This is the first in an irregular series from our Man with The Plan, lawyer Tim Driver of Berryman & Co, advising off-gridders of their legal rights. We invite enquiries from anyone in the UK – write to �manwithplan(at)www.off-grid.net”.
A reader writes: Hello �Man with the Plan�
Is it legal to live in a mobile home on a plot of land which was part of my garden in an urban area.(Croydon South London)?
The plot does not have any planning permission at present as I would need to purchase more land from a neighbour for space to build a bungalow.
From: Tim Driver [mailto:email@example.com]
Subject: RE: request for advice
“I see that you say that the plot “was” part of your garden from which I draw the following possible conclusions:-
1. The plot no longer forms part of that or any other garden.
2. The plot was originally owned by you with the rest of the garden with possibly (as you describe it as a garden) a house which you owned and / or occupied but not longer do so.
“These two points may be important as planning permission will not usually be required to live in a mobile home (or any other caravan) in the garden (or curtilage) of a house where that use is ancillary to the use of that house. Hence for example planning permission would not be needed for such occupation by the child(ren) or elderly parent(s) of the house occupiers.
“However, this will only ever be the case where the use of the mobile home / caravan is genuinely ancillary. That means that if even a person who is a member of the house occupier’s family is using the caravan as a separate home (so is sleeping, showering, cooking,eating and using the lavatory in the caravan, and in some circumstances only doing some of these things) and is only using the house on some occasions, that would amount to a material change of use of the garden and therefore need planning permission.
“As you will, I hope, see from this, if you were living in a mobile home and your use of the mobile is not ancillary to the use of the house, that will amount to a change of use requiring planning permission. In addition, if you have sold the house and rest of the garden and retain only the plot, you have probably created what is known as a separate planning unit which no longer forms part of the curtilage of the house which will reinforce the need for planning permission.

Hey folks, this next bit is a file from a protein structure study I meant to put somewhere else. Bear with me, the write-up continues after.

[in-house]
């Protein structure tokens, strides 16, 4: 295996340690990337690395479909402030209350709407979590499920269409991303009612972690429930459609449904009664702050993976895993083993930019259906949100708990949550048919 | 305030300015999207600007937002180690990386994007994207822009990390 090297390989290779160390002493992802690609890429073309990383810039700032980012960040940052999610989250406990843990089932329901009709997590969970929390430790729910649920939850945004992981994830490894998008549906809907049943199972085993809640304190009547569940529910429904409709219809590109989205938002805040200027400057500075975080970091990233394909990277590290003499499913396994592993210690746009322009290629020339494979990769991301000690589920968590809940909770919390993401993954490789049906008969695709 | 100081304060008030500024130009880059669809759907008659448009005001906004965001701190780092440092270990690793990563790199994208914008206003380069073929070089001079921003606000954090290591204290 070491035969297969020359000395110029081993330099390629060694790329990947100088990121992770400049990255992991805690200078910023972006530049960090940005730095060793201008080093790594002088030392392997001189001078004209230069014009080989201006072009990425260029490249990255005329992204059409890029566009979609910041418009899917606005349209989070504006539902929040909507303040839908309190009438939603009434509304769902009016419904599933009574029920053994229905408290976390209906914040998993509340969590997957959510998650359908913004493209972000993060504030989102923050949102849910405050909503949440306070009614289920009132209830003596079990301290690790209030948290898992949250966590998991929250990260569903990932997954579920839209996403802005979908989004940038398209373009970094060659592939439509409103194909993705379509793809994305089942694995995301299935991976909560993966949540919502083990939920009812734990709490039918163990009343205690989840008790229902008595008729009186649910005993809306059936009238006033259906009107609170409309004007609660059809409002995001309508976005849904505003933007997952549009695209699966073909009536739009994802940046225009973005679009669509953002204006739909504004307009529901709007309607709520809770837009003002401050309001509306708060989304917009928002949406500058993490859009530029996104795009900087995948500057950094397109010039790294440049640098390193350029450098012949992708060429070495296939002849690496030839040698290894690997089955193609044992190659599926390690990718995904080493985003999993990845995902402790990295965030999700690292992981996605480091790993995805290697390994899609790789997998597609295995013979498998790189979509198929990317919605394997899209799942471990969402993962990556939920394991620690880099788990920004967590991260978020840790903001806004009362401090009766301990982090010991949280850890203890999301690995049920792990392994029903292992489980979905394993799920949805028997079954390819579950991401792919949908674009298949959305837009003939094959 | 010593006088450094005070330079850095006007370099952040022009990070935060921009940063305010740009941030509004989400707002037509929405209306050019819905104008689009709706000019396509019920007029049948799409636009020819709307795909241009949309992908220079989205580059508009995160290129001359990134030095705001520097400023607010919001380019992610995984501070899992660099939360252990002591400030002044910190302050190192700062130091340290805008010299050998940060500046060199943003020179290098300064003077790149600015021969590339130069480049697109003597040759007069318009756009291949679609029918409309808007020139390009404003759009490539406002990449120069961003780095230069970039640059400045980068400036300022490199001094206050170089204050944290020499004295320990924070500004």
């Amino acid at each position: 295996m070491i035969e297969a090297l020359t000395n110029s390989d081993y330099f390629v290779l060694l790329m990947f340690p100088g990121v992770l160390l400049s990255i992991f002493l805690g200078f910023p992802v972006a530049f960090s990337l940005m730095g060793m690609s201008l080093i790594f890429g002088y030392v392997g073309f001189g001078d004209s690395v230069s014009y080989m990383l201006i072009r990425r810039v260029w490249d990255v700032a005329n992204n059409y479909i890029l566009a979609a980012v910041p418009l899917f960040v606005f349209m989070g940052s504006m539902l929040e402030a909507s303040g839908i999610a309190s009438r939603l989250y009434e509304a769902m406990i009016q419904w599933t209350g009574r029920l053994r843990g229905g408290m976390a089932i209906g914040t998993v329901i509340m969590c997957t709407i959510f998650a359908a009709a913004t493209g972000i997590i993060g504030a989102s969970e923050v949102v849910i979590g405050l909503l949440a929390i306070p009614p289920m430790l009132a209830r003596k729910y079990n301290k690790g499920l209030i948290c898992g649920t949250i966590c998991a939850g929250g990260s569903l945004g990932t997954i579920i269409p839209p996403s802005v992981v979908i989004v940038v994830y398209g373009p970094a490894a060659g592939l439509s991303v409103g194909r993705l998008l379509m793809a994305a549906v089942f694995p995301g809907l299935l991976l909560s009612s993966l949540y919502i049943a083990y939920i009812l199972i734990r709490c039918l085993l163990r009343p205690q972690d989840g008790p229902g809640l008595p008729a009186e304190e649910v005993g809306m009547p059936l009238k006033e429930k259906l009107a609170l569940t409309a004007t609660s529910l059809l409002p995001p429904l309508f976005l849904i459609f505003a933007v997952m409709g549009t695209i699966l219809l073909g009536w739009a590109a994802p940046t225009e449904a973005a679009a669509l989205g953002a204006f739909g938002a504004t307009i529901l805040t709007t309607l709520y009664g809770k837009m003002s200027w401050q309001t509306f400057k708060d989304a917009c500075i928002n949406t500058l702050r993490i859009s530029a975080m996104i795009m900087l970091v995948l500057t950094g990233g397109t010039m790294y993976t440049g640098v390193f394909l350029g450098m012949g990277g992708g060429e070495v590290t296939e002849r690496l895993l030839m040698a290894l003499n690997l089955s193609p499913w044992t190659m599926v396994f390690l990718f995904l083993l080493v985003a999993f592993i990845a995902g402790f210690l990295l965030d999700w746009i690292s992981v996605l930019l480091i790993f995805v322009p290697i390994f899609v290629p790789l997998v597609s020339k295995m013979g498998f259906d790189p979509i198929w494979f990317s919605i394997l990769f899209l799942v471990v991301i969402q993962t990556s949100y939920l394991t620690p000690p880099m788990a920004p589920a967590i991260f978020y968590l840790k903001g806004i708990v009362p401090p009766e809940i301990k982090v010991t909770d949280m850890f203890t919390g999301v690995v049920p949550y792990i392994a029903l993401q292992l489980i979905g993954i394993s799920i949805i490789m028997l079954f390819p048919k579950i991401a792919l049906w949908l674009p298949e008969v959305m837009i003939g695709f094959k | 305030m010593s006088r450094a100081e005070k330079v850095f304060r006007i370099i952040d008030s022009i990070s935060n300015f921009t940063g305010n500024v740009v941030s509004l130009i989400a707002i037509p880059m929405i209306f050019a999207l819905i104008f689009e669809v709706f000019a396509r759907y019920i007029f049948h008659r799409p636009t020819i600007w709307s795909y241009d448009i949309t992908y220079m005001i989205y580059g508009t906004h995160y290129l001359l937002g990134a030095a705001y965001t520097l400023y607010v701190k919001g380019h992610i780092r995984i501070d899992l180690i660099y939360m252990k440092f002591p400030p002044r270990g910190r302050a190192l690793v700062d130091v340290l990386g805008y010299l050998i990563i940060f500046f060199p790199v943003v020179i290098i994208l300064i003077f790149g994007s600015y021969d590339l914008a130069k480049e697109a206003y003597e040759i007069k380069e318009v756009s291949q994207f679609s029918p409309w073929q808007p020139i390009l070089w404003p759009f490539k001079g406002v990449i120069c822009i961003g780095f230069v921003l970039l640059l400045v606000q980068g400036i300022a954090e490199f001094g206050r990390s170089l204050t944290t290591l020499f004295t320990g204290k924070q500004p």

“However, this does not mean that living in the mobile is not “legal” as such. In planning law it is not illegal to make a change of use or even to build something without planning permission. The local planning authority would have to take enforcement action (which might be the service of an enforcement notice followed possibly by a stop notice in this case) and you would then have the opportunity to appeal against an enforcement notice (although not a stop notice). Only if you lost that appeal (or the Council issued a stop notice) would the use of the mobile home become illegal and make you liable to prosecution and on conviction a fine or gaol or an injunction or some combination of all of these.
“All of this assumes that the Council would not be prepared to grant planning permission for the mobile home. They usually regard a mobile home in the same light as a house or bungalow but if the plot is large enough and has a reasonable access (and I note your reference to the need to buy more land), they might be prepared to grant such permission perhaps for the mobile on a temporary basis. This is something which you might want to discuss with the Council.
“Please note the following in connection with the above:-
The points set out above are intended to provide general information only and is not to be treated or relied upon as specific legal or commercial advice. Specific professional legal advice should be taken before any course of action is pursued in relation to any of the above points. Neither I nor my firm make any representations or warranties of any kind with respect to the accuracy, completeness or suitability for any purpose of the information in the above points. I and my firm expressly exclude all liability for any loss or damage howsoever arising from the information contained in the above points to the fullest extent permitted by law.”
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